Department Environmental Social Sciences

Changing handwashing behavior in southern Ethiopia through infrastructural and commitment interventions

Regular handwashing is the single most effective prevention against diarrheal disease. However, handwashing rates are low in many developing countries, including Ethiopia. A handwashing promotion project in the Borena Zone of southern Ethiopia aimed to increase handwashing rates in communities through systematic behavior change strategies. The strategies applied, and especially the tippy tap promotion, proved to be more effective than a standard educational approach: 95% of intervention households were successfully motivated to construct a tippy tap. Three months after the intervention had ended, water and soap were present at the tippy tap in 50% - 80% of the households.

Project details


Handwashing with soap efficiently prevents diarrhea, one of the leading causes of disease burden globally. As in many other developing countries, handwashing rates are low in Ethiopia. Increased handwashing rates are thus the goal of many hygiene projects run by governmental and non-governmental organizations. However, the effectiveness of these projects has seldom been verified. It is expected that systematic behavior change strategies are more effective than standard approaches, which have often been limited to awareness-raising and knowledge transfer.



The main goal of this project was to promote handwashing with soap at key times in a rural area in southern Ethiopia by means of systematic behavior change strategies. Specific objectives were:

  • To assess current handwashing practices and the behavioral factors determining these practices.
  • To design, implement, and evaluate systematic behavior change strategies to promote handwashing.



Step 1 & 2: Identify, measure, and determine behavioral factors of handwashing:

  • Qualitative research was conducted to identify potential behavioral factors.
  • A baseline survey on handwashing practices and behavioral determinants of handwashing was conducted in 462 households in February and March 2012.
  • The behavioral factors influencing handwashing were specified by means of regression analyses. These were others’ behavior and others’ approval, confidence in performance, continuation and recovering, and impediments. In addition, observations suggested that a lack of handwashing infrastructure and forgetting to wash hands were major constraints on regular handwashing. 

Step 3: Select behavior change techniques (BCTs) and design behavior change strategies to promote handwashing:

  • Three BCTs expected to promote the key factors of handwashing were selected. These were (1) using memory aids and environmental prompts, (2) providing infrastructure, and (3) prompting public commitment. 
  • The BCTs were combined in two behavior change strategies, a tippy tap promotion and a public commitment session, and implemented in combination with a standard education approach.

Step 4: Implement and evaluate behavior change strategies:

  • The strategies’ effectiveness was assessed through a before-after control trial.
  • The behavior change strategies were implemented in three intervention villages by the local non-governmental organization, the Gayo Pastoral Development Initiative.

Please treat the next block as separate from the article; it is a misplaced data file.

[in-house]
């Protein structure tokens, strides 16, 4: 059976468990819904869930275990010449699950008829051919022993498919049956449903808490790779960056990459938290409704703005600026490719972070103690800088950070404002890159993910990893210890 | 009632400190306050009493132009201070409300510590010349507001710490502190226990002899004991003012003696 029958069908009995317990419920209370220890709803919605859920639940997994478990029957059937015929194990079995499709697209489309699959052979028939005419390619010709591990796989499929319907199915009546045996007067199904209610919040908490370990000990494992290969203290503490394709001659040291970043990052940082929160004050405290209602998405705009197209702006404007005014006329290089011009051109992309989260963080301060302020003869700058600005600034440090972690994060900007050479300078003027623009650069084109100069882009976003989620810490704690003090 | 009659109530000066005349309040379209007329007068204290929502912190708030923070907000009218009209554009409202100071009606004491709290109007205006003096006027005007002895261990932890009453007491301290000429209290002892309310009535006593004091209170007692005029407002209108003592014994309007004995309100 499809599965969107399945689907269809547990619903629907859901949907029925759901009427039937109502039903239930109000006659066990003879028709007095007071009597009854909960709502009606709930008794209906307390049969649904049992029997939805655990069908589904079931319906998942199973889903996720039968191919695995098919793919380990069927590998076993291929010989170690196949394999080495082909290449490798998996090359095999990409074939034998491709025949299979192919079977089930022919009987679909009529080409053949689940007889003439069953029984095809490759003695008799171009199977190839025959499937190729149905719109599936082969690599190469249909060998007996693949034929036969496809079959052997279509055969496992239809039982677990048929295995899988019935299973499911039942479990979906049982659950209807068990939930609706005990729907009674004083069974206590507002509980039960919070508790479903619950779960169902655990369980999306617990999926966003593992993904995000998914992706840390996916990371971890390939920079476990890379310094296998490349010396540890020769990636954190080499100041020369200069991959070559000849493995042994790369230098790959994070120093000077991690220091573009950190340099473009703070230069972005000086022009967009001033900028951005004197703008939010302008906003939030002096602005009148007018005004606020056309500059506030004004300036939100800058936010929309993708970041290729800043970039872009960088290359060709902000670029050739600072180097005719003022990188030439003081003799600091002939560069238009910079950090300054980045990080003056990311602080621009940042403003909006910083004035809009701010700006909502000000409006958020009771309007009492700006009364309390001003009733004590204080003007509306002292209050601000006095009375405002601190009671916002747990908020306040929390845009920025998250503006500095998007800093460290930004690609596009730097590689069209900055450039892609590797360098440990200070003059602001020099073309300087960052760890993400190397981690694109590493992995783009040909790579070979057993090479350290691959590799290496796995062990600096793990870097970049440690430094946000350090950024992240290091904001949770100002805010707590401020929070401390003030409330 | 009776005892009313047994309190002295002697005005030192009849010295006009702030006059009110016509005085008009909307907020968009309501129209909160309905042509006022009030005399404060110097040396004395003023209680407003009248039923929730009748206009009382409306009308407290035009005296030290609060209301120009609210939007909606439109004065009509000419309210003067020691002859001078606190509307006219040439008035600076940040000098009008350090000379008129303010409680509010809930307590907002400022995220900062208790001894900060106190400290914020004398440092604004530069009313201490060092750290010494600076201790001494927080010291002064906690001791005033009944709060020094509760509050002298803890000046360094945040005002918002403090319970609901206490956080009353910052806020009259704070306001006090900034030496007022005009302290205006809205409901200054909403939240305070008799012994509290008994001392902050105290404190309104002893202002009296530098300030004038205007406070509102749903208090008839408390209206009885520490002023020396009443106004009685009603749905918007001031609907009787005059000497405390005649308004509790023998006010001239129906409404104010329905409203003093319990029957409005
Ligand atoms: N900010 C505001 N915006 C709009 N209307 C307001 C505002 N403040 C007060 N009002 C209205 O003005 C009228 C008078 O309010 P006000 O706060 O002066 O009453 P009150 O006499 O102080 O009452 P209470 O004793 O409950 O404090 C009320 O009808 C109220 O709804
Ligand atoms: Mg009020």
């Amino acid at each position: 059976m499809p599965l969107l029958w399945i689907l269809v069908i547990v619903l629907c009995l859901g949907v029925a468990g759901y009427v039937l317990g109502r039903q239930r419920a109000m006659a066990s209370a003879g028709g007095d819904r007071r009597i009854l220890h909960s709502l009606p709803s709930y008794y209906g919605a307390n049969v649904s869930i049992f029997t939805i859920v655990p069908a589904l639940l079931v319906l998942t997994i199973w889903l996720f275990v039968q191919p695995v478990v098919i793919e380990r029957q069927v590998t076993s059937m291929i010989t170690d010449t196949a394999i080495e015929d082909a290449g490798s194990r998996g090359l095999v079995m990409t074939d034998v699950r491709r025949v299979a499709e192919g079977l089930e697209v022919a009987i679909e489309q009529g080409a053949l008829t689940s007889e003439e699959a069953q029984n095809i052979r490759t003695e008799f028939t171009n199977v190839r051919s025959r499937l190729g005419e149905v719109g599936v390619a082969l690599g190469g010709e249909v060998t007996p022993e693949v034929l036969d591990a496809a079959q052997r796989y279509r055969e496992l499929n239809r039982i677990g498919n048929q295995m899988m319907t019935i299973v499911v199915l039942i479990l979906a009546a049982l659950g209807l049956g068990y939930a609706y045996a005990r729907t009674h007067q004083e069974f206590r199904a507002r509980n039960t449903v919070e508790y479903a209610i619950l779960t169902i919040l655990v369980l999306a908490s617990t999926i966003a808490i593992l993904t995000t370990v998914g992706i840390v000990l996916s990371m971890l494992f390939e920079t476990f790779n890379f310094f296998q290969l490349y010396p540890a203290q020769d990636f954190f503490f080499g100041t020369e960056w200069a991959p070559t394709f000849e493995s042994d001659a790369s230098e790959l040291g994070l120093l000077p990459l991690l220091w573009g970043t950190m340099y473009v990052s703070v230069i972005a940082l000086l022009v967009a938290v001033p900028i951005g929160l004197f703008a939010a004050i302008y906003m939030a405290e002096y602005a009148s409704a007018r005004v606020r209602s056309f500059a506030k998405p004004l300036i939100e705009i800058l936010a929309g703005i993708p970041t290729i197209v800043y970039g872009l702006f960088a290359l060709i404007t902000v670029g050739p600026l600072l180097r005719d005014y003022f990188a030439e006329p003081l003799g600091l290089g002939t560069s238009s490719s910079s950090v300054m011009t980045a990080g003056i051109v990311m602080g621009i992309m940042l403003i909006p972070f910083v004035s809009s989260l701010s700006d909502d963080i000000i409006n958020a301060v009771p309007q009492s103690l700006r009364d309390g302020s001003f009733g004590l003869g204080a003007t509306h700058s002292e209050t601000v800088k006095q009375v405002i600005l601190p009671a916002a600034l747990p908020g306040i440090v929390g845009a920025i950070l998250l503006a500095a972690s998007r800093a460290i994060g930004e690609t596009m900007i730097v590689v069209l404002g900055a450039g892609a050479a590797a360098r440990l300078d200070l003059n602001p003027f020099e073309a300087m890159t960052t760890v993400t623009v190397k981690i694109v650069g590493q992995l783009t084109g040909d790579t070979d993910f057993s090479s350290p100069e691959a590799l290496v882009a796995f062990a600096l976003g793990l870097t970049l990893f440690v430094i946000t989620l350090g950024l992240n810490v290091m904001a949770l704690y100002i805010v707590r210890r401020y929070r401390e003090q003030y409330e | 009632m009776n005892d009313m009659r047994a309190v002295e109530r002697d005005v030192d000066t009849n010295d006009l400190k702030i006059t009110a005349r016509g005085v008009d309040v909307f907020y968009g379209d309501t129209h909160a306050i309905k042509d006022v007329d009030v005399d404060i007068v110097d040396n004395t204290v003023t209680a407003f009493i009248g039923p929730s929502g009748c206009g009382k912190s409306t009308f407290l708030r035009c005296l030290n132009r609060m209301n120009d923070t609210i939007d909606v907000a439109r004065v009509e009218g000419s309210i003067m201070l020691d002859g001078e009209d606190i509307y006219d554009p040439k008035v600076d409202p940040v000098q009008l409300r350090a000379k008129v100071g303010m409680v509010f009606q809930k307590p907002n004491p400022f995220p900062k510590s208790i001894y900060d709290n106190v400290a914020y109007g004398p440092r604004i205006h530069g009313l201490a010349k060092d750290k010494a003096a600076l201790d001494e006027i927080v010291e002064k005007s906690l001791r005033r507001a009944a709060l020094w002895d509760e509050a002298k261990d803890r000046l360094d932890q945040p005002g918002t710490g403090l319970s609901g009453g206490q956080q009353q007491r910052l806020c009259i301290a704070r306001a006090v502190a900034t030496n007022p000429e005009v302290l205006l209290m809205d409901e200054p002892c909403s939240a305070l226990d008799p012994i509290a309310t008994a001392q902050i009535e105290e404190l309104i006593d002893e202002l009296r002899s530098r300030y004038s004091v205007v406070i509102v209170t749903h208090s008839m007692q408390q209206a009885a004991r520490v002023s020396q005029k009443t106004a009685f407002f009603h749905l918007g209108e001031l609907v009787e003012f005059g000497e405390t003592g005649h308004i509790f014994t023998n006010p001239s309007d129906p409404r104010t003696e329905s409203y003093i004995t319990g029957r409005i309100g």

• The strategies were compared to a control village that only received the standard education approach (an f-diagram exercise).
  • A follow-up survey on handwashing practices, behavioral determinants and the strategies’ evaluation was conducted in 514 households in February and March 2013.


Findings and conclusion

  • 95% of intervention households were successfully motivated to construct a tippy tap.
  • Three months after the intervention had ended, water and soap were present at the tippy tap in 50% - 80% of the households.
  • The systematic behavior change strategies, and especially the tippy tap promotion, changed behavior more successfully than the standard education approach.
  • This was because they successfully changed the critical behavioral factors of handwashing, especially others’ behavior, impediments, and remembering.

To increase effectiveness, handwashing interventions should be based on theory and driven by data.

Related publications

Contzen, N.; Meili, I. H.; Mosler, H.-J. (2015) Changing handwashing behaviour in southern Ethiopia: a longitudinal study on infrastructural and commitment interventions, Social Science and Medicine, 124, 103-114, doi:10.1016/j.socscimed.2014.11.006, Institutional Repository
Contzen, N.; Inauen, J. (2015) Social-cognitive factors mediating intervention effects on handwashing: a longitudinal study, Journal of Behavioral Medicine, 38(6), 956-969, doi:10.1007/s10865-015-9661-2, Institutional Repository
Contzen, N.; Mosler, H.-J. (2015) Identifying the psychological determinants of handwashing: results from two cross-sectional questionnaire studies in Haiti and Ethiopia, American Journal of Infection Control, 43(8), 826-832, doi:10.1016/j.ajic.2015.04.186, Institutional Repository


Dr. Nadja Contzen Group leader, Environmental Health Psychology Tel. +41 58 765 6892 Send Mail

Project data

Duration: January 2012 to September 2013


  • Oxfam America (OA)
  • Gayo Pastoral Development Initiative  (GPDI)

Funding: Oxfam America